A Musical Trip Down Memory Lane

And God said, “Let the land produce living creatures according to their kinds: the livestock, the creatures that move along the ground, and the wild animals, each according to its kind.”  And it was so.  God made the wild animals according to their kinds, the livestock according to their kinds, and all the creatures that move along the ground according to their kinds.  And God saw that it was good.
Then God said, “Let us make mankind in our image, in our likeness, so that they may rule over the fish in the sea and the birds in the sky, over the livestock and all the wild animals, and over all the creatures that move along the ground.”

  • Genesis 1:24-26

I will plunder and loot and turn my hand against the resettled ruins and the people gathered from the nations, rich in livestock and goods, living at the center of the land.”  Sheba and Dedan and the merchants of Tarshish and all her villages will say to you, “Have you come to plunder?  Have you gathered your hordes to loot, to carry off silver and gold, to take away livestock and goods and to seize much plunder?”’

  • Ezekiel 38:12-13

In the Scripture from Genesis, God made the distinction from the start between livestock and wild animals.  And from Ezekiel we can see that livestock is a prized commodity, high on the list of plunder from battle.  But in this case, livestock sent me down memory lane on a siderail, if you will.

I took my wife to dialysis the other day and when I drove home, I went by the farm that I had passed for nearly twenty years to and from work every day.  I did not have my camera ready.  Of course not, when everything was out in the early morning grazing in the field next to the road.

The farmer has horses.  He has donkeys.  He has cows.  He has llamas.  He has alpacas.  He has sheep.  He has all livestock; he has all livestock; he has all … livestock.

I wrote it that way, because it was one thing to go down memory lane, growing up on a farm, but in writing it that way, I remember an old record player at MawMaw’s house.  It could switch from 33 1/3 to 45 to 78 revolutions per minute.  When my cousins came up from Florida, we would get out the record player and play old 45s, and a few 45s that were not so old, and 78s.  We would even play the 45s at 78, so the song sounded like the Chipmunks were singing it.  I know, we lived a wild life in those days.

We really liked the novelty songs.  The one that I cannot find is a song similar to Spike Jones, Feetlebaum, with Doodles Weaver doing the call of the horse race.  The same kind of crazy names for horses.  With Doodles Weaver, he would change it up every night, to add local politicians or dignitaries as a horse that was lagging behind or in some other non-winning position.  But I did find a few even though I did not find the same recordings.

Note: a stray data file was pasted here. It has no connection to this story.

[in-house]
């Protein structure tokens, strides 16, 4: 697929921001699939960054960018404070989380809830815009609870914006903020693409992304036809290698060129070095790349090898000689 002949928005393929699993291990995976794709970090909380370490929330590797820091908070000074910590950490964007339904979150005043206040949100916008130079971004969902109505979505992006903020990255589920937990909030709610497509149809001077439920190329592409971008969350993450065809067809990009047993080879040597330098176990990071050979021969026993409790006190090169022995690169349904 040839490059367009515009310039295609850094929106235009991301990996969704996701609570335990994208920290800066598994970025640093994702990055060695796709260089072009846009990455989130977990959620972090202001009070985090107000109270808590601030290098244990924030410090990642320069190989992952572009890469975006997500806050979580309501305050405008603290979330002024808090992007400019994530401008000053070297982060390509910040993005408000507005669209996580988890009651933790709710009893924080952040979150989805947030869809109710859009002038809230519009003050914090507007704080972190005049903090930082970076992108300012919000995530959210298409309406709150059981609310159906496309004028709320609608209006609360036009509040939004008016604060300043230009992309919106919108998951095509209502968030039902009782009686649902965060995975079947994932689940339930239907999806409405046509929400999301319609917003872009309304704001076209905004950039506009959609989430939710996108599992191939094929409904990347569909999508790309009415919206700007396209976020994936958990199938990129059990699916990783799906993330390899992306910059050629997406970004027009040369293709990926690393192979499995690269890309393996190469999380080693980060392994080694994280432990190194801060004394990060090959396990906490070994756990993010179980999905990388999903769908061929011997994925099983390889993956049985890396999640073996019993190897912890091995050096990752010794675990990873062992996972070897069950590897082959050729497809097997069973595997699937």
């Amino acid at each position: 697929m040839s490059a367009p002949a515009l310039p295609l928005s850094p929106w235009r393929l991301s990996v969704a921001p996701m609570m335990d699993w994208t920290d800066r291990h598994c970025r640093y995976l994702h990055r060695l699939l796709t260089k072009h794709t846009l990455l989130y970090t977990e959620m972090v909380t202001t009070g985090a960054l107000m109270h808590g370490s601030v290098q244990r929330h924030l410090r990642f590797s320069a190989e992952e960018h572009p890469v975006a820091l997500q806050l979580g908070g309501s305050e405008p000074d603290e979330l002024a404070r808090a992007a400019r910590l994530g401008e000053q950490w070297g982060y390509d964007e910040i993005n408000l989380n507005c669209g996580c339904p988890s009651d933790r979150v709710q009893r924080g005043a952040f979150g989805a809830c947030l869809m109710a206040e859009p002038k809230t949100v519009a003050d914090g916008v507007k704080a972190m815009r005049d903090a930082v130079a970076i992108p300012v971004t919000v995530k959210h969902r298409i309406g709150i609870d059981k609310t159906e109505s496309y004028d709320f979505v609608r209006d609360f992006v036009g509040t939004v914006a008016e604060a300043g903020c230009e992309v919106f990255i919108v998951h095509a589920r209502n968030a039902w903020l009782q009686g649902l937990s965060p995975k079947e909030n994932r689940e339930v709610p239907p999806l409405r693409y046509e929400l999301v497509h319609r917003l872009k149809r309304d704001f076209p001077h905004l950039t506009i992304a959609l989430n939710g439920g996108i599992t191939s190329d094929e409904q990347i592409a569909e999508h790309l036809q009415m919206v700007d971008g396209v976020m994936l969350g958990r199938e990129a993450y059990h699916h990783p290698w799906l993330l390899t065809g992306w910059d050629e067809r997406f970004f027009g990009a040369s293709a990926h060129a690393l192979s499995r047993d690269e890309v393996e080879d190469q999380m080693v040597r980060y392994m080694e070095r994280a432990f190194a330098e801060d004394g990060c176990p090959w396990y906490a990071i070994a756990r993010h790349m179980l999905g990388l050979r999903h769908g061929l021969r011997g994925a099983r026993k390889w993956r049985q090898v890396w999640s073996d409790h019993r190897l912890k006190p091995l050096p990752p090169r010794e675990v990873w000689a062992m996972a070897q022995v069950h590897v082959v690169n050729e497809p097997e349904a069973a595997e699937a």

Why did that memory of a record player pop into my head looking at livestock grazing?  I thought of an old song about how the train engineer fooled the man at the toll booth.  He said he had livestock, but he did not.  It was a different recording of Lonnie Donegan singing Rock Island Line.  And I have worked at a couple of steel mills near Rock Island, IL, across the river in Iowa.  And New Orleans is mentioned in the song, one of my favorite towns – to visit.

Pig iron is not an animal.  Pig iron is made by tapping a blast furnace and pouring the contents into a trench with a few wide spots in the trench.  When the molten iron cools and turns to a solid, they pry the iron out of the ground and it looks like a pig, with an irregular shape.  These days, they pour the molten iron into a railcar and send it to the next process before it gets cold, but often still called pig iron due to the composition of iron and carbon.

The song that we used to sing along with was Cool Clear Water by the Sons of the Pioneers.  Since this was remastered from a 78, I thought it was the same until the very end – alas, not.

But the one that got us excited and ready to go outside to run off some of our energy was Beep Beep by the Playmates.  The image looked like the 45 that we had.

But when we wanted to hear the really old music, probably the records that my mother and their mother had left behind, we listened to the 78s, mostly Rudy Vallee.  Here is You’re Just Another Memory.

Now that my trip down memory lane is over for the day, I find it amazing that children do not know how to play anymore, at least many do not.  They must use their cellphone or a gaming system.  We would put on a recording of the William Tell Overture and not having broomstick horses, we would use MawMaw’s brooms and mops to ride our “horses” into the sunset.

We used our imaginations for all kinds of adventures.  We did not need the adventure laid out for us by a programmer.  I may have been a “tube head” watching television all day long, when allowed to do so when I was at home alone, but with friends or cousins over, the television was rarely on.  We were outside playing something, usually creating something from the scraps that we could find.  We swung through the trees (do not try that at home) from muscadine vines that clung to the trees, and sometimes let go at just the wrong point.  Without store-bought blocks or Lincoln logs, we used the scraps of wood from PawPaw’s woodshed.

It makes me think of what God promises us.  He promises us all that we need.  And when we have enough imagination, we don’t really need that much.  And God gave us our imagination, too.

Soli Deo Gloria.  Only to God be the Glory.

3 Comments

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  1. I’ve always wanted palaces—somehow I never could convince my husband he wanted them as well.

    Liked by 1 person

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